Lemieux's words bolster Pens
As it turns out, Penguins owner Mario Lemieux did not visit the team's dressing room before Game 6 of the Stanley Cup Final.
He did, however, leave the players a re-assuring message on the dressing-room chalk board that day.
No player was willing to disclose the message or even confirm the mode by which it was delivered, but rest assured, it had an impact.
"Mario just being around, a guy who's seen everything, helps us," winger Bill Guerin said Thursday after practice at Mellon Arena. "When he's not worried, and he's confident, you get confidence in that. His presence alone is a confidence-builder for everybody."
Asked about how Lemieux had delivered his message, Guerin said, "Just kind of some words he relayed to us."
Right before the opening faceoff of Game 6, NBC reporter Pierre McGuire asked Guerin, on the ice, about what Lemieux had said to the team, perhaps giving the impression that Lemieux had visited the dressing room.
"There was no big speech," Guerin said to McGuire. "He assured us that we're all right and we're still gonna' win."
Lemieux has been a regular visitor to the dressing room after games throughout the playoffs.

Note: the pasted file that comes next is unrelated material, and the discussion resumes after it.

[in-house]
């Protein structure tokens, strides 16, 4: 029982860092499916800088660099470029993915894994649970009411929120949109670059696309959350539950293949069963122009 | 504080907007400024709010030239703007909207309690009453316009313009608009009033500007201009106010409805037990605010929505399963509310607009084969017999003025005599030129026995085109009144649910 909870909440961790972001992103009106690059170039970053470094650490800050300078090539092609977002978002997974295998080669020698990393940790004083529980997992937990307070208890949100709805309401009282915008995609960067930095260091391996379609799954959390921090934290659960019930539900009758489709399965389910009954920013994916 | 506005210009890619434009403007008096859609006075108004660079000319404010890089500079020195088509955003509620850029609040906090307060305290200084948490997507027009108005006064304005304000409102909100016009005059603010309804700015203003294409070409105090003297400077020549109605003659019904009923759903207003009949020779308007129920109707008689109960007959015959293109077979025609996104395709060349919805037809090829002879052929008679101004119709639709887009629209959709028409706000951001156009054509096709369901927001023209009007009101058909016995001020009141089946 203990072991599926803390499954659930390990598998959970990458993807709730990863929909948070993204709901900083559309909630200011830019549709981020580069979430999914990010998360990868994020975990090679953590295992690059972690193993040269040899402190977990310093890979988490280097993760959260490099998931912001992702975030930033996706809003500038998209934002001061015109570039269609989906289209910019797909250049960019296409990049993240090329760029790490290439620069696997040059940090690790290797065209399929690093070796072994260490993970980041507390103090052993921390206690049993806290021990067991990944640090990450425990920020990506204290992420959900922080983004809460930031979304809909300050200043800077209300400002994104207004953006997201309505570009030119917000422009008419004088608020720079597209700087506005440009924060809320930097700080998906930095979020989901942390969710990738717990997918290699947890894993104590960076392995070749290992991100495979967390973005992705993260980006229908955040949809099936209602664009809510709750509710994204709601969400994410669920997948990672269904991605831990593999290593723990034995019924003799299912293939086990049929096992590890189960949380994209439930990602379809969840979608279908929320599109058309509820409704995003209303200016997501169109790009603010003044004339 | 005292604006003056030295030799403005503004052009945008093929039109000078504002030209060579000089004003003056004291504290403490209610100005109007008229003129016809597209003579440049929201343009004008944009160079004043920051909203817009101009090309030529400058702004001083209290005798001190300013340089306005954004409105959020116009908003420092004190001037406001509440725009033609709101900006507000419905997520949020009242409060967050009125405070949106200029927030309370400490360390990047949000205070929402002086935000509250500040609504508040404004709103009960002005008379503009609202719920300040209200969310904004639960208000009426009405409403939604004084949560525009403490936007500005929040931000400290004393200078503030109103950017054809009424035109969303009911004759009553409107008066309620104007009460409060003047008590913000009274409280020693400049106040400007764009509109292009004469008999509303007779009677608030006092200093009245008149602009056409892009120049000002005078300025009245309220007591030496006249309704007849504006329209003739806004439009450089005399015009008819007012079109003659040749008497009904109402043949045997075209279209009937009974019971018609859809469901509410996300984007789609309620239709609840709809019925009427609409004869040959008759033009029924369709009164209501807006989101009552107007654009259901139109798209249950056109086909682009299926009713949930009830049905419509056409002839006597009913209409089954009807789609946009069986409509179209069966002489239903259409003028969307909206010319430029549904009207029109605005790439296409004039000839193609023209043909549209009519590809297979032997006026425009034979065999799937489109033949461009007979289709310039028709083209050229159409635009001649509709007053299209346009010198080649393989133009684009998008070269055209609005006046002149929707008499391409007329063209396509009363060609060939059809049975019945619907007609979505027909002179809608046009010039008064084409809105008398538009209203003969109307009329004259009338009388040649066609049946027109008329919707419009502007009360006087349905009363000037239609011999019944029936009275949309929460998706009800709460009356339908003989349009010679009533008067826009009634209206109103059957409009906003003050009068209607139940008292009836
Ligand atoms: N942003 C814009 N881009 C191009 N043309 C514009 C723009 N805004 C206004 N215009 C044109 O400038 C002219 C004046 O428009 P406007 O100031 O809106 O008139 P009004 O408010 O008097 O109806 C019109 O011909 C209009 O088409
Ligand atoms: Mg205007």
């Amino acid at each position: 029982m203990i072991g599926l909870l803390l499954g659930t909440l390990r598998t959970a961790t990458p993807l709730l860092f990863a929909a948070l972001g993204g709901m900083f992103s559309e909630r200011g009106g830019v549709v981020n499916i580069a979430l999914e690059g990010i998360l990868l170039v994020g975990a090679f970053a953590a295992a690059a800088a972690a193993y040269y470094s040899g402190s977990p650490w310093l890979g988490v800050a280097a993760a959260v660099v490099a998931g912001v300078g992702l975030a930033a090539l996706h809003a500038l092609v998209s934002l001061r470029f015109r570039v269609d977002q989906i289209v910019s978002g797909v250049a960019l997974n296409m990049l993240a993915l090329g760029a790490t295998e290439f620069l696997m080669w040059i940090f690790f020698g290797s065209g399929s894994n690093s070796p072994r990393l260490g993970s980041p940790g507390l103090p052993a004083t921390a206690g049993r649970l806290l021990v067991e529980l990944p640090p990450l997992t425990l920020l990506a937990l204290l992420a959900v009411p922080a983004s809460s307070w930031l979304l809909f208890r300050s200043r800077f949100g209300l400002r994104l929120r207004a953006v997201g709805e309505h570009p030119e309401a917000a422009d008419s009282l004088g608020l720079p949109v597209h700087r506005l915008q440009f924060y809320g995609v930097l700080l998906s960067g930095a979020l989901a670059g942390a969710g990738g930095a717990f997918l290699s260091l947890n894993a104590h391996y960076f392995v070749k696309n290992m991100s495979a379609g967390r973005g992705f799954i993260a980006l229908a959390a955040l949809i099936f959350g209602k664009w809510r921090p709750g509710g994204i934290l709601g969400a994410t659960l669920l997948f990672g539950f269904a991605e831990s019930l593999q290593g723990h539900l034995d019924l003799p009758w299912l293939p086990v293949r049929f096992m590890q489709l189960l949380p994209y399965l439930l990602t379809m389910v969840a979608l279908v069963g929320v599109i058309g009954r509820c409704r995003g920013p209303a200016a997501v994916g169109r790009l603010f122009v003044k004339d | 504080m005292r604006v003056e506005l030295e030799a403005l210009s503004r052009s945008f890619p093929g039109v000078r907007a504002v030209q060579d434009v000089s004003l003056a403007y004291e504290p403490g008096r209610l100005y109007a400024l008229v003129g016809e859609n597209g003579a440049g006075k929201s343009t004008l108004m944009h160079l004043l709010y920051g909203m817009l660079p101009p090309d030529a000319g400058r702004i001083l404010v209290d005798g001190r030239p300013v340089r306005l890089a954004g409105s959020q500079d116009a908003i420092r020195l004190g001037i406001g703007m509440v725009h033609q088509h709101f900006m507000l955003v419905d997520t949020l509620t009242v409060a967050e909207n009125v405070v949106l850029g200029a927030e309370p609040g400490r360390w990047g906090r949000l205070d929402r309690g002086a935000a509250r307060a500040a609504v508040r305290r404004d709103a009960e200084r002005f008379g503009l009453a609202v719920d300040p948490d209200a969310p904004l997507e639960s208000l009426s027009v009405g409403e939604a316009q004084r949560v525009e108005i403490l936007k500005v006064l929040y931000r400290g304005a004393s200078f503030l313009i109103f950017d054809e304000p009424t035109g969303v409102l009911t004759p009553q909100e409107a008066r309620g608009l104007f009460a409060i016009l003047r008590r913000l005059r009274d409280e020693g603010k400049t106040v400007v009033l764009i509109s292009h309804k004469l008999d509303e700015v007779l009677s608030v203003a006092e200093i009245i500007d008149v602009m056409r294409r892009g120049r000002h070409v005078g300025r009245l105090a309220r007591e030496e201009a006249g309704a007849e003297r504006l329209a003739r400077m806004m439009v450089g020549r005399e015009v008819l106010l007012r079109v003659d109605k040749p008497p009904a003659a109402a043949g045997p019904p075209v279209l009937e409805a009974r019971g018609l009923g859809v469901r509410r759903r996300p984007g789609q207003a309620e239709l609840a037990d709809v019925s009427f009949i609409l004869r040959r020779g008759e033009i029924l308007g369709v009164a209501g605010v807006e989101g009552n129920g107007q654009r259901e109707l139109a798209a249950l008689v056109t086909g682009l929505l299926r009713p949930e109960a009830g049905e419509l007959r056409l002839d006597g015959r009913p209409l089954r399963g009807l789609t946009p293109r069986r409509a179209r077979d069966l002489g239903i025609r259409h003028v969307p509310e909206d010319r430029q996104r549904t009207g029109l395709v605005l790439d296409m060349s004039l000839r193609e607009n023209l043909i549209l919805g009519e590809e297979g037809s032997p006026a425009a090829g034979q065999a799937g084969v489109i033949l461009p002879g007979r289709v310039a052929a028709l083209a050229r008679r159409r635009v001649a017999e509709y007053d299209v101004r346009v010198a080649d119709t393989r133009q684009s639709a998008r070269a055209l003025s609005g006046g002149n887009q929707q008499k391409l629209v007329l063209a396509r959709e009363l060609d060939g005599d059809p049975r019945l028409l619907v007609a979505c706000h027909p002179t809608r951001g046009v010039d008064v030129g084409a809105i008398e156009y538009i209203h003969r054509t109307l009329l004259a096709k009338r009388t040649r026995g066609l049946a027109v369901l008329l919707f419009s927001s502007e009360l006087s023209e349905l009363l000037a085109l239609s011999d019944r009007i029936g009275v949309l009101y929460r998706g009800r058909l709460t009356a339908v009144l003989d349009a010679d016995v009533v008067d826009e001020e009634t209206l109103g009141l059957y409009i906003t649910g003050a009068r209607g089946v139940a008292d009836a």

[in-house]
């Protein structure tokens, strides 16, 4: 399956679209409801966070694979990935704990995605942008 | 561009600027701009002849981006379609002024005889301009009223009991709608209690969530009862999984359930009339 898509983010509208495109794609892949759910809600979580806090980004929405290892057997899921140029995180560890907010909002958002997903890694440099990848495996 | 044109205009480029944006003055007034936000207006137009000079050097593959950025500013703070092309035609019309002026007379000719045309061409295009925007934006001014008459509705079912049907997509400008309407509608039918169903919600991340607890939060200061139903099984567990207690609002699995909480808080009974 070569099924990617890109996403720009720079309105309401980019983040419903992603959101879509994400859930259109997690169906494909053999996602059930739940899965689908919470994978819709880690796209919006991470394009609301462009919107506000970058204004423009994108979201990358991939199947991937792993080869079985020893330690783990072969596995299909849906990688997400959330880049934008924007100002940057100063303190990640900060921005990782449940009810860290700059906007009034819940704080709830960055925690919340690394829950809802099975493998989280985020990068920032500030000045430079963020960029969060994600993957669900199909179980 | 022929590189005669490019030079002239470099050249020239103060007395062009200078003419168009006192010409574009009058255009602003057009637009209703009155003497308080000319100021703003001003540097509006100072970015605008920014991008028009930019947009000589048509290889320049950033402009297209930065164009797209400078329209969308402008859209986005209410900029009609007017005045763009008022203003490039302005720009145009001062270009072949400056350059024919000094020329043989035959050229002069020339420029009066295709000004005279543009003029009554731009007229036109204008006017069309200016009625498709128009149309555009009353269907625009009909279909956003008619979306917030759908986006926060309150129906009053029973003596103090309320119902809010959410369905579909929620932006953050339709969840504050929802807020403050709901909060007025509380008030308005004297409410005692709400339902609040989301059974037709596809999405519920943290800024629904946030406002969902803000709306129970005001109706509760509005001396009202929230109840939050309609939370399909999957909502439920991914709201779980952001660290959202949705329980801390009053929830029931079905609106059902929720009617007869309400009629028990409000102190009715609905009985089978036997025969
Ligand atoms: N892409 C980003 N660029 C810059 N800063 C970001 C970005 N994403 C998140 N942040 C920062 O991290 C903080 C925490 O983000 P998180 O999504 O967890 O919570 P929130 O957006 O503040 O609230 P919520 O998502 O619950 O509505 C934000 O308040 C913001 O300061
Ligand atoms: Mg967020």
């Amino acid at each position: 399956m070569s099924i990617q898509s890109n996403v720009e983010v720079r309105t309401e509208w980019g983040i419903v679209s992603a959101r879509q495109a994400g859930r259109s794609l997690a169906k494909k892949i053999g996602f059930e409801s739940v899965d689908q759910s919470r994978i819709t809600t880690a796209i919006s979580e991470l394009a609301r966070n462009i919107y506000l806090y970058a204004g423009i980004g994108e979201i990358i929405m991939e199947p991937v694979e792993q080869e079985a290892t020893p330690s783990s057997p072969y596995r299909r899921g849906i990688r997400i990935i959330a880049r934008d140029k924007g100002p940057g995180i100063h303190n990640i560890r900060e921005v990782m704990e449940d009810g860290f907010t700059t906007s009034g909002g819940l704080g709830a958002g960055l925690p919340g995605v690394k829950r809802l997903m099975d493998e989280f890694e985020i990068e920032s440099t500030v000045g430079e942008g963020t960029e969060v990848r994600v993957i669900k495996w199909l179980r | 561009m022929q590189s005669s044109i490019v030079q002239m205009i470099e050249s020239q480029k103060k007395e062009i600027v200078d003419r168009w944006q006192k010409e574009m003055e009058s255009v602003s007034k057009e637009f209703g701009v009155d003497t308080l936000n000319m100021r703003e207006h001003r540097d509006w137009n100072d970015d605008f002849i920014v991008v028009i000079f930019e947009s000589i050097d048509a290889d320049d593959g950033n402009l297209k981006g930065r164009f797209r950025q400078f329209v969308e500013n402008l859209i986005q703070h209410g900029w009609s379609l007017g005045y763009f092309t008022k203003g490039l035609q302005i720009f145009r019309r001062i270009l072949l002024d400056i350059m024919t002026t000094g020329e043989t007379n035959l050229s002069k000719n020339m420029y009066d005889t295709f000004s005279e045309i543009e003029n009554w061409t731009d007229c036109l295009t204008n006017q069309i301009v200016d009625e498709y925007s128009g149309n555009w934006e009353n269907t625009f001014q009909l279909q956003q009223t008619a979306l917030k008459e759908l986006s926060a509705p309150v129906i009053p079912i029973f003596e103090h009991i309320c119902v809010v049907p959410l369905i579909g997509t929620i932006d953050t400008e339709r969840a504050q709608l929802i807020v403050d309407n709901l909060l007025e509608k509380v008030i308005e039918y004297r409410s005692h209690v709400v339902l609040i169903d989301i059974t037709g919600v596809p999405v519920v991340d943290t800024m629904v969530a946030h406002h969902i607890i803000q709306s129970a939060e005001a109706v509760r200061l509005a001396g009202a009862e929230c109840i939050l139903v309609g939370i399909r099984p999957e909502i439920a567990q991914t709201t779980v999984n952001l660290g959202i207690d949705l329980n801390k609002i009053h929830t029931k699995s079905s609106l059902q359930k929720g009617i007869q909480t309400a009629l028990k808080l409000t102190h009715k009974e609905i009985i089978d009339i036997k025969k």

"He's a low-key type of guy," defenseman Rob Scuderi said. "He comes in after wins or losses, regardless, and he always has the same mindset and the same attitude, which is great."
TribLive commenting policy
You are solely responsible for your comments and by using TribLive.com you agree to our Terms of Service.
We moderate comments. Our goal is to provide substantive commentary for a general readership. By screening submissions, we provide a space where readers can share intelligent and informed commentary that enhances the quality of our news and information.
While most comments will be posted if they are on-topic and not abusive, moderating decisions are subjective. We will make them as carefully and consistently as we can. Because of the volume of reader comments, we cannot review individual moderation decisions with readers.
We value thoughtful comments representing a range of views that make their point quickly and politely. We make an effort to protect discussions from repeated comments â either by the same reader or different readers.
We follow the same standards for taste as the daily newspaper. A few things we won't tolerate: personal attacks, obscenity, vulgarity, profanity (including expletives and letters followed by dashes), commercial promotion, impersonations, incoherence, proselytizing and SHOUTING. Don't include URLs to Web sites.
We do not edit comments. They are either approved or deleted. We reserve the right to edit a comment that is quoted or excerpted in an article. In this case, we may fix spelling and punctuation.
We welcome strong opinions and criticism of our work, but we don't want comments to become bogged down with discussions of our policies and we will moderate accordingly.
We appreciate it when readers and people quoted in articles or blog posts point out errors of fact or emphasis and will investigate all assertions. But these suggestions should be sent via e-mail. To avoid distracting other readers, we won't publish comments that suggest a correction. Instead, corrections will be made in a blog post or in an article.